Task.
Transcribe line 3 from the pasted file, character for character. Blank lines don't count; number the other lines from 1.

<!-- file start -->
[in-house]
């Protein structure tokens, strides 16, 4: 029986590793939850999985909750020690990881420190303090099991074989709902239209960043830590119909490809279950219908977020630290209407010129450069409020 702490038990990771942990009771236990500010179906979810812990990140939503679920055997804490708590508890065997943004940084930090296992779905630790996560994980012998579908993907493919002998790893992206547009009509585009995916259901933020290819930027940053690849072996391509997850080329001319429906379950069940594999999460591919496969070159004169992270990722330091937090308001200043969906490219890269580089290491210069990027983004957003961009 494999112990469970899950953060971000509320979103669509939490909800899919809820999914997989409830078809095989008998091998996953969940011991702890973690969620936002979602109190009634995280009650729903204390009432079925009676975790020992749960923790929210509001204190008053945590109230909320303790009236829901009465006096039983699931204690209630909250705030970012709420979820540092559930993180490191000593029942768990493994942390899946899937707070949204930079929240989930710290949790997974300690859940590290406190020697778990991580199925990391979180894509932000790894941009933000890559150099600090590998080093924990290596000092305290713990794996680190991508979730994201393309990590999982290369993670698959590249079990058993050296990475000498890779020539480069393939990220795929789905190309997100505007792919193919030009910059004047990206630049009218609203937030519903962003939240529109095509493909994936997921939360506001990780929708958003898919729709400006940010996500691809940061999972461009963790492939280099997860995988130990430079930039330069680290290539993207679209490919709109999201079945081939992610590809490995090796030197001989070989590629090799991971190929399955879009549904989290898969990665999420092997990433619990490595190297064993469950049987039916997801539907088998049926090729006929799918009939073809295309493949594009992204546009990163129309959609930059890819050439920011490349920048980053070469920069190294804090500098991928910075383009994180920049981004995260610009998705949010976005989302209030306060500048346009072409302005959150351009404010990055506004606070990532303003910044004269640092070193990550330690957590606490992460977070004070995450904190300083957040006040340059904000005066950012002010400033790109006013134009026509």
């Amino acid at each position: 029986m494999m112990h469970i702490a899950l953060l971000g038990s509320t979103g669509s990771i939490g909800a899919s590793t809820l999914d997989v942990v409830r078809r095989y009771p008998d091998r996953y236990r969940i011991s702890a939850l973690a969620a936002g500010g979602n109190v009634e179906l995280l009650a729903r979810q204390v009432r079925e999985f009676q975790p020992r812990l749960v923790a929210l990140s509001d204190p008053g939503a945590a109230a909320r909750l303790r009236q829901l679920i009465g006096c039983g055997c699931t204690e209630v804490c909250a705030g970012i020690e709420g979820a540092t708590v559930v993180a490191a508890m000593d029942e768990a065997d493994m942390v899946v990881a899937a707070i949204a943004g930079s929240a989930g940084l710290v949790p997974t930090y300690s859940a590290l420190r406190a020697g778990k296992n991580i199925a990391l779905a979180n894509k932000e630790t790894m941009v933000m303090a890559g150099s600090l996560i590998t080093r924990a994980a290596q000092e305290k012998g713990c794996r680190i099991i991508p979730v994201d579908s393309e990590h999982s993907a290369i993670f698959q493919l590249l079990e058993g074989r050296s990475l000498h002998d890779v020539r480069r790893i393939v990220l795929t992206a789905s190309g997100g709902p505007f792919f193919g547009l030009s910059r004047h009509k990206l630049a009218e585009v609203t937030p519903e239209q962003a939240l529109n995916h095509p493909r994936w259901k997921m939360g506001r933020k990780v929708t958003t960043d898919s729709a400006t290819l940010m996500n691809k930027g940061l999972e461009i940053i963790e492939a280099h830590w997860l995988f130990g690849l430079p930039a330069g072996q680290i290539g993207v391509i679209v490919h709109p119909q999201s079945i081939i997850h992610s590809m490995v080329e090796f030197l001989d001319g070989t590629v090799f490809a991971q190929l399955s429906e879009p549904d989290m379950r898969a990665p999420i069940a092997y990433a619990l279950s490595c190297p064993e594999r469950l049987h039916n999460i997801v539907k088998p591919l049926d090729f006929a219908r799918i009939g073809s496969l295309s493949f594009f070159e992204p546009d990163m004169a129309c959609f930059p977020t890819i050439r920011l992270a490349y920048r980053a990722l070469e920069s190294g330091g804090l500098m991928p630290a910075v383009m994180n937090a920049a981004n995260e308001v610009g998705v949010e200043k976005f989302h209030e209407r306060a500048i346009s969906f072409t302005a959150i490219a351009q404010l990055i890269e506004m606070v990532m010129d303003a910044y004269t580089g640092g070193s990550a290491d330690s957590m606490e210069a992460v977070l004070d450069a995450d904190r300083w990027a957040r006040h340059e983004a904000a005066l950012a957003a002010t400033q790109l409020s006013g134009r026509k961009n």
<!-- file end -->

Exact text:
């Amino acid at each position: 029986m494999m112990h469970i702490a899950l953060l971000g038990s509320t979103g669509s990771i939490g909800a899919s590793t809820l999914d997989v942990v409830r078809r095989y009771p008998d091998r996953y236990r969940i011991s702890a939850l973690a969620a936002g500010g979602n109190v009634e179906l995280l009650a729903r979810q204390v009432r079925e999985f009676q975790p020992r812990l749960v923790a929210l990140s509001d204190p008053g939503a945590a109230a909320r909750l303790r009236q829901l679920i009465g006096c039983g055997c699931t204690e209630v804490c909250a705030g970012i020690e709420g979820a540092t708590v559930v993180a490191a508890m000593d029942e768990a065997d493994m942390v899946v990881a899937a707070i949204a943004g930079s929240a989930g940084l710290v949790p997974t930090y300690s859940a590290l420190r406190a020697g778990k296992n991580i199925a990391l779905a979180n894509k932000e630790t790894m941009v933000m303090a890559g150099s600090l996560i590998t080093r924990a994980a290596q000092e305290k012998g713990c794996r680190i099991i991508p979730v994201d579908s393309e990590h999982s993907a290369i993670f698959q493919l590249l079990e058993g074989r050296s990475l000498h002998d890779v020539r480069r790893i393939v990220l795929t992206a789905s190309g997100g709902p505007f792919f193919g547009l030009s910059r004047h009509k990206l630049a009218e585009v609203t937030p519903e239209q962003a939240l529109n995916h095509p493909r994936w259901k997921m939360g506001r933020k990780v929708t958003t960043d898919s729709a400006t290819l940010m996500n691809k930027g940061l999972e461009i940053i963790e492939a280099h830590w997860l995988f130990g690849l430079p930039a330069g072996q680290i290539g993207v391509i679209v490919h709109p119909q999201s079945i081939i997850h992610s590809m490995v080329e090796f030197l001989d001319g070989t590629v090799f490809a991971q190929l399955s429906e879009p549904d989290m379950r898969a990665p999420i069940a092997y990433a619990l279950s490595c190297p064993e594999r469950l049987h039916n999460i997801v539907k088998p591919l049926d090729f006929a219908r799918i009939g073809s496969l295309s493949f594009f070159e992204p546009d990163m004169a129309c959609f930059p977020t890819i050439r920011l992270a490349y920048r980053a990722l070469e920069s190294g330091g804090l500098m991928p630290a910075v383009m994180n937090a920049a981004n995260e308001v610009g998705v949010e200043k976005f989302h209030e209407r306060a500048i346009s969906f072409t302005a959150i490219a351009q404010l990055i890269e506004m606070v990532m010129d303003a910044y004269t580089g640092g070193s990550a290491d330690s957590m606490e210069a992460v977070l004070d450069a995450d904190r300083w990027a957040r006040h340059e983004a904000a005066l950012a957003a002010t400033q790109l409020s006013g134009r026509k961009n």